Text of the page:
LB28 was heard by the Legislature's Committee on Government, Military and Veterans Affairs on January 18, 1995. Committee Member Senator David Bernard-Stevens posed a question to Senator Jerome Warner, the sponsor of the bill:

Senator Bernard-Stevens: Jerome, as I read through this last night I'm trying to remember it deals with directly and indirect contributions to a candidate?

Senator Warner: Yes.

Senator Bernard-Stevens: So that would, just to make sure, then that would include donations, say to a political party?

Senator Warner: Yes.

It is clear that the sponsor of the bill intended that contributions by lottery contractors not be funneled through political parties to candidates for state elective office. However, LB28 does not specifically prohibit contributions to political parties by lottery contractors. In viewing the plain language of the statute, it is our opinion that a lottery contractor, an officer of a lottery contractor, or a separate segregated political fund of a lottery contractor is only prohibited from making a contribution to a Nebraska political party when the contribution is for the support of a candidate for statewide office.

Given the fact that a violation of section 5 of LB28 is a Class IV a felony, a further explanation is appropriate.

Clearly, a lottery contractor may not make a contribution to a Nebraska political party committee which is earmarked for a candidate for state elective office. Merely ensuring that contributions are not earmarked to support or oppose candidates for state elective office may not be sufficient. The Commission recommends that contributions to a Nebraska political party committee by a lottery contractor, an officer of a lottery contractor, or a separate segregated political fund established and administered by a lottery contractor be earmarked such that they will not be used to support or oppose candidates for state elective offices. That is, the contribution could be earmarked for administrative expenses of the party, or it could be earmarked for candidates other than candidates for state elective office. Contributions to political parties should not be earmarked for projects which benefit a number of candidates, such as the mass mailing of brochures, if a candidate for state elective office benefits therefrom.

In focusing on Nebraska political parties and Nebraska political party committees, it is not the intent of the Commission to imply that lottery contractors may make contributions to political parties or political party committees in other states which are earmarked for candidates for state elective office in Nebraska. An out of state political party or political party committee under such circumstances would be acting on behalf of a lottery contractor and the contribution would still be illegal. Instead, it is the Commission's intent to make clear that a contribution by a lottery contractor, an officer of a lottery contractor, or separate segregated political fund established and administered by a lottery contractor is not, under all circumstances, a violation of the provisions of LB28.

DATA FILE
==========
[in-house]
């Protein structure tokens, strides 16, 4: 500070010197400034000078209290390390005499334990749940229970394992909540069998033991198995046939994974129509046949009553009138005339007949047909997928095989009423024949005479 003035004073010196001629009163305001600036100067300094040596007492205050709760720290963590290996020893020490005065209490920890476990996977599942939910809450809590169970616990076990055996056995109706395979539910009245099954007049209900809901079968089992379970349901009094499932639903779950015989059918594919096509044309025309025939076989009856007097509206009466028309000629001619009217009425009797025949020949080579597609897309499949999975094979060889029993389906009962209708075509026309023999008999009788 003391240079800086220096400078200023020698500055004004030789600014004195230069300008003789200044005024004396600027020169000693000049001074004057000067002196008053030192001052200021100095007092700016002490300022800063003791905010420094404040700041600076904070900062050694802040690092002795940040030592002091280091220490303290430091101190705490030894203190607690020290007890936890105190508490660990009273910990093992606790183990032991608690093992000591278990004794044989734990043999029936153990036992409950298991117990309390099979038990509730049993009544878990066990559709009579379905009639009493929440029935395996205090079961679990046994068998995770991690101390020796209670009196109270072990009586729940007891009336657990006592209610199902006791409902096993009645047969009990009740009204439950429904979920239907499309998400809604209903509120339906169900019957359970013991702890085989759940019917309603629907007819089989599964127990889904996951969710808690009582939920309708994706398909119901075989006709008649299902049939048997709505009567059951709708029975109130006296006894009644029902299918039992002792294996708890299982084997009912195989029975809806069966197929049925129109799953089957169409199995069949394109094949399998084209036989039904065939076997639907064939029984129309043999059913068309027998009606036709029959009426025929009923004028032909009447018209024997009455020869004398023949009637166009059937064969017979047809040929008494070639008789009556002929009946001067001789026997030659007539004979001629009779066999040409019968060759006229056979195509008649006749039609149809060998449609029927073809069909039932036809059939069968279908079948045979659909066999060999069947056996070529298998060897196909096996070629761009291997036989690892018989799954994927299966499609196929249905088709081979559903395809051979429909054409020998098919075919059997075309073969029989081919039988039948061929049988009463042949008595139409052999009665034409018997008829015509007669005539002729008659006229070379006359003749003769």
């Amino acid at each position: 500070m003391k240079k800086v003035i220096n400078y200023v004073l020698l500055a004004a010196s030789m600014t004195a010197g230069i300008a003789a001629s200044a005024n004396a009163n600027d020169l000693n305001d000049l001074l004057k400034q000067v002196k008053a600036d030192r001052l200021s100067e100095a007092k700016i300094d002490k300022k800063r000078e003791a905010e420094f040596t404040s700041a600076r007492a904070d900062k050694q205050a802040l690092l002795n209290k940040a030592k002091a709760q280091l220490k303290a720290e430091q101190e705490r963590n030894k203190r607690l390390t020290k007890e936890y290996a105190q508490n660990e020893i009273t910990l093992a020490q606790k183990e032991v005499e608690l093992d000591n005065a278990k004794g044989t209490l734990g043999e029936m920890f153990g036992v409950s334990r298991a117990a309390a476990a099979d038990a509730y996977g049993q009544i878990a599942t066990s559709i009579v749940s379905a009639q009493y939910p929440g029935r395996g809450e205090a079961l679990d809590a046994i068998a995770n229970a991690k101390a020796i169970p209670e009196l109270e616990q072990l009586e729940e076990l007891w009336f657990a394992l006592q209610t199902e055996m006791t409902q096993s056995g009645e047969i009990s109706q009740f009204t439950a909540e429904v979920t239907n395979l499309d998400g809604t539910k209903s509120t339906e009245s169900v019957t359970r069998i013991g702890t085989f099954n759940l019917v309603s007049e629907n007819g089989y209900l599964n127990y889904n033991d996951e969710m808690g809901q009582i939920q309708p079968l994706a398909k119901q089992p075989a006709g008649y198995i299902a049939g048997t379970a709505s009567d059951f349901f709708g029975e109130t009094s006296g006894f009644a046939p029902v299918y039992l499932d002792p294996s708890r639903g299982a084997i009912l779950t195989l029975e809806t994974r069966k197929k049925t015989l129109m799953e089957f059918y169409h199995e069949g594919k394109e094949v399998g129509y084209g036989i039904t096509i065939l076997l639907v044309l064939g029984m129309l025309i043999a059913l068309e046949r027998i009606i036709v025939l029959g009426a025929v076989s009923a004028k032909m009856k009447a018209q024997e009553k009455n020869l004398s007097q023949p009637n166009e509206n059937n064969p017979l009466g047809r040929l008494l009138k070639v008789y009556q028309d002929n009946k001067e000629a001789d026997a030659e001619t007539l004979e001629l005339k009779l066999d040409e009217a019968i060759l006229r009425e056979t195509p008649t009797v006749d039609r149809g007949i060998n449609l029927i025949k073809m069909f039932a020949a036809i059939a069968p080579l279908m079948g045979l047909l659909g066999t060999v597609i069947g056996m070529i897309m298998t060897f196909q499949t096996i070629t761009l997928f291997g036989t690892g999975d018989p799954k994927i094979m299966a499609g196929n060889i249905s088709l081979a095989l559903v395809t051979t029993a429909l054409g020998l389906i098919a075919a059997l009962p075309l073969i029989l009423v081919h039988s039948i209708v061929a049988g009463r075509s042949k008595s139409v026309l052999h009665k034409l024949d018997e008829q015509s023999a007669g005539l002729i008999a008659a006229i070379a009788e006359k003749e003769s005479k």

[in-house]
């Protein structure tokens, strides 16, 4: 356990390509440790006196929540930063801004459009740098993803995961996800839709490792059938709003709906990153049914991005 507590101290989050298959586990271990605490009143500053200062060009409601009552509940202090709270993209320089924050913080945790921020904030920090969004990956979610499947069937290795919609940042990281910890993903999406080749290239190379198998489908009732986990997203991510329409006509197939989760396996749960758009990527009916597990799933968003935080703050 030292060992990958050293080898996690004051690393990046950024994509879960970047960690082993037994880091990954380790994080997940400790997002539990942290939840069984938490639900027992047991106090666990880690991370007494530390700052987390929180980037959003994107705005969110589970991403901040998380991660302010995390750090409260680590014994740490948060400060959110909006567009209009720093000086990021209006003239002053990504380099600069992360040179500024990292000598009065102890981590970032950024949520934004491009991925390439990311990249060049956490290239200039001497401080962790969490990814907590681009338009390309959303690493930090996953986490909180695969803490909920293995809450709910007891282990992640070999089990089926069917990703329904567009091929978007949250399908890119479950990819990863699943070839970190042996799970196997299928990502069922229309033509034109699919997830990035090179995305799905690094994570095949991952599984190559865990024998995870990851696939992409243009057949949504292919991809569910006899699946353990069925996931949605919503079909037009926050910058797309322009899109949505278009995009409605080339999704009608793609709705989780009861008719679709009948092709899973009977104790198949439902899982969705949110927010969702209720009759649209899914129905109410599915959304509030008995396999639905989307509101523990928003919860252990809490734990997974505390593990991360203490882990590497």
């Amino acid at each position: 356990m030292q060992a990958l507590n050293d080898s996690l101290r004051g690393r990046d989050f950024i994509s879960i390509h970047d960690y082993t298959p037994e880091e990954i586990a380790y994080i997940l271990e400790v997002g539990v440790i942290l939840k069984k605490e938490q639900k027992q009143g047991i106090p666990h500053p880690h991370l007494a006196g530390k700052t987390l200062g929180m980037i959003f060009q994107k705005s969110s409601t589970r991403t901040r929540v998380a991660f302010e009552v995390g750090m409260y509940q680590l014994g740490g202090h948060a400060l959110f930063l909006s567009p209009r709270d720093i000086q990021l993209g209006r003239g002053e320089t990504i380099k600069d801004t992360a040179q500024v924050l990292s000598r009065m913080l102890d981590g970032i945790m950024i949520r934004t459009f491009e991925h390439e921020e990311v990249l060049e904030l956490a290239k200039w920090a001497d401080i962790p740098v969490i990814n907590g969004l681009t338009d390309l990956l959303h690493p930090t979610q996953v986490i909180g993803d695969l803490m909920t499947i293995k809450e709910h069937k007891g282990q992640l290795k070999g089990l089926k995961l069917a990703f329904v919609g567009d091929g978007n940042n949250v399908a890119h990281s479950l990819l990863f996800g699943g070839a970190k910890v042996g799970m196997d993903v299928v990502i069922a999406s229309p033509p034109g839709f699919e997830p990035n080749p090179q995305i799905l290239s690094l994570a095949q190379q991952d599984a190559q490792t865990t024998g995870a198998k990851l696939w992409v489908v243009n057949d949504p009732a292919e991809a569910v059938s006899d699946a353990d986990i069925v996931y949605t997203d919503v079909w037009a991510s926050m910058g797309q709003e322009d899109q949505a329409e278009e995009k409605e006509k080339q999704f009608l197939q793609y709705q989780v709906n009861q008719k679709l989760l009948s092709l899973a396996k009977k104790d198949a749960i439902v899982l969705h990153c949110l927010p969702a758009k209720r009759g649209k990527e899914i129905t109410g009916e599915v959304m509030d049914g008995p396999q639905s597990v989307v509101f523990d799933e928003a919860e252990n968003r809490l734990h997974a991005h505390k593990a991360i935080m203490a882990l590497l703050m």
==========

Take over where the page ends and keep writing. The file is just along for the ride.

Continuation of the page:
It is important that the Commission make its position clear. We do not view the provisions of LB28 as an invitation to gamesmanship. In determining if there has been compliance with the provisions of LB28, the Commission will always look for the ultimate source of the contribution and for the ultimate beneficiary of the contribution. The penalties for violations are harsh. The person making an illegal contribution may be guilty of a Class IV felony. A violation can result in a major procurement contract being denied or voided. A candidate or candidate committee knowingly accepting a contribution barred by the provisions of LB28 could be guilty of a Class III misdemeanor.

SUMMARY

A lobbyist whose principal is a lottery contractor may make a contribution to a candidate for state elective office as long as the lobbyist is not an officer of the lottery contractor or acting on behalf of the lottery contractor, an officer of the lottery contractor, or a separate segregated political fund established and administered by the lottery contractor. A lottery contractor, an officer of a lottery contractor, or a separate segregated political fund established and administered by a lottery contractor may not make a contribution to a Nebraska political party for the purpose of supporting or opposing a candidate for state elective office. Therefore, the Commission strongly recommends that a contribution to a Nebraska political party committee be earmarked in such a way that it will not be used to support or oppose candidates for state elective office.